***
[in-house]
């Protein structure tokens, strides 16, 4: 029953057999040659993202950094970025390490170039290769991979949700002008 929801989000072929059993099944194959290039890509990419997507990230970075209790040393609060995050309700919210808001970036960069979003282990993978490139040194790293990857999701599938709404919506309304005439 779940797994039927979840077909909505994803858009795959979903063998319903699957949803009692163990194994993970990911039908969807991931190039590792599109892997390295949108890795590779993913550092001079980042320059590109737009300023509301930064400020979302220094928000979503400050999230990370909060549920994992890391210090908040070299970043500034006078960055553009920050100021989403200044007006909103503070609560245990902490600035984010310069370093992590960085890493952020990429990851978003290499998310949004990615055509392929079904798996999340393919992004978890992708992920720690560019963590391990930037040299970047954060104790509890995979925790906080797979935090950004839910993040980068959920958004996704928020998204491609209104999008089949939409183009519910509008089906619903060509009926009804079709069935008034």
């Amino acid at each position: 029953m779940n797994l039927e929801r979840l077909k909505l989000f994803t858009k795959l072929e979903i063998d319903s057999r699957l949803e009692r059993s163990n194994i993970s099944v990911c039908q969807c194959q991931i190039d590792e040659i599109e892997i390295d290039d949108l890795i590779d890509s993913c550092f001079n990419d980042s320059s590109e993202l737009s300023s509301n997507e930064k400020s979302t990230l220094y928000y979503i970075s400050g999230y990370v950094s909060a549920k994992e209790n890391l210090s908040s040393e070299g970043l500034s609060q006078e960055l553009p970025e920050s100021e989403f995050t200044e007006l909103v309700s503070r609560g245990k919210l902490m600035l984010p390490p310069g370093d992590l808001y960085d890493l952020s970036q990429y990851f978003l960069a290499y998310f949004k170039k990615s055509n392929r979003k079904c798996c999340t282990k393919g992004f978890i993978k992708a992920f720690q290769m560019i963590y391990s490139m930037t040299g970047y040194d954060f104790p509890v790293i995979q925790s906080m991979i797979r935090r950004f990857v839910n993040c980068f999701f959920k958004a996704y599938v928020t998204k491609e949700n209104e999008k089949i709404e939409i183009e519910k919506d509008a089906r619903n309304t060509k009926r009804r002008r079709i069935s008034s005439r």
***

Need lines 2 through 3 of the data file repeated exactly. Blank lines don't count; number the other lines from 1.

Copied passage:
């Protein structure tokens, strides 16, 4: 029953057999040659993202950094970025390490170039290769991979949700002008 929801989000072929059993099944194959290039890509990419997507990230970075209790040393609060995050309700919210808001970036960069979003282990993978490139040194790293990857999701599938709404919506309304005439 779940797994039927979840077909909505994803858009795959979903063998319903699957949803009692163990194994993970990911039908969807991931190039590792599109892997390295949108890795590779993913550092001079980042320059590109737009300023509301930064400020979302220094928000979503400050999230990370909060549920994992890391210090908040070299970043500034006078960055553009920050100021989403200044007006909103503070609560245990902490600035984010310069370093992590960085890493952020990429990851978003290499998310949004990615055509392929079904798996999340393919992004978890992708992920720690560019963590391990930037040299970047954060104790509890995979925790906080797979935090950004839910993040980068959920958004996704928020998204491609209104999008089949939409183009519910509008089906619903060509009926009804079709069935008034």
């Amino acid at each position: 029953m779940n797994l039927e929801r979840l077909k909505l989000f994803t858009k795959l072929e979903i063998d319903s057999r699957l949803e009692r059993s163990n194994i993970s099944v990911c039908q969807c194959q991931i190039d590792e040659i599109e892997i390295d290039d949108l890795i590779d890509s993913c550092f001079n990419d980042s320059s590109e993202l737009s300023s509301n997507e930064k400020s979302t990230l220094y928000y979503i970075s400050g999230y990370v950094s909060a549920k994992e209790n890391l210090s908040s040393e070299g970043l500034s609060q006078e960055l553009p970025e920050s100021e989403f995050t200044e007006l909103v309700s503070r609560g245990k919210l902490m600035l984010p390490p310069g370093d992590l808001y960085d890493l952020s970036q990429y990851f978003l960069a290499y998310f949004k170039k990615s055509n392929r979003k079904c798996c999340t282990k393919g992004f978890i993978k992708a992920f720690q290769m560019i963590y391990s490139m930037t040299g970047y040194d954060f104790p509890v790293i995979q925790s906080m991979i797979r935090r950004f990857v839910n993040c980068f999701f959920k958004a996704y599938v928020t998204k491609e949700n209104e999008k089949i709404e939409i183009e519910k919506d509008a089906r619903n309304t060509k009926r009804r002008r079709i069935s008034s005439r």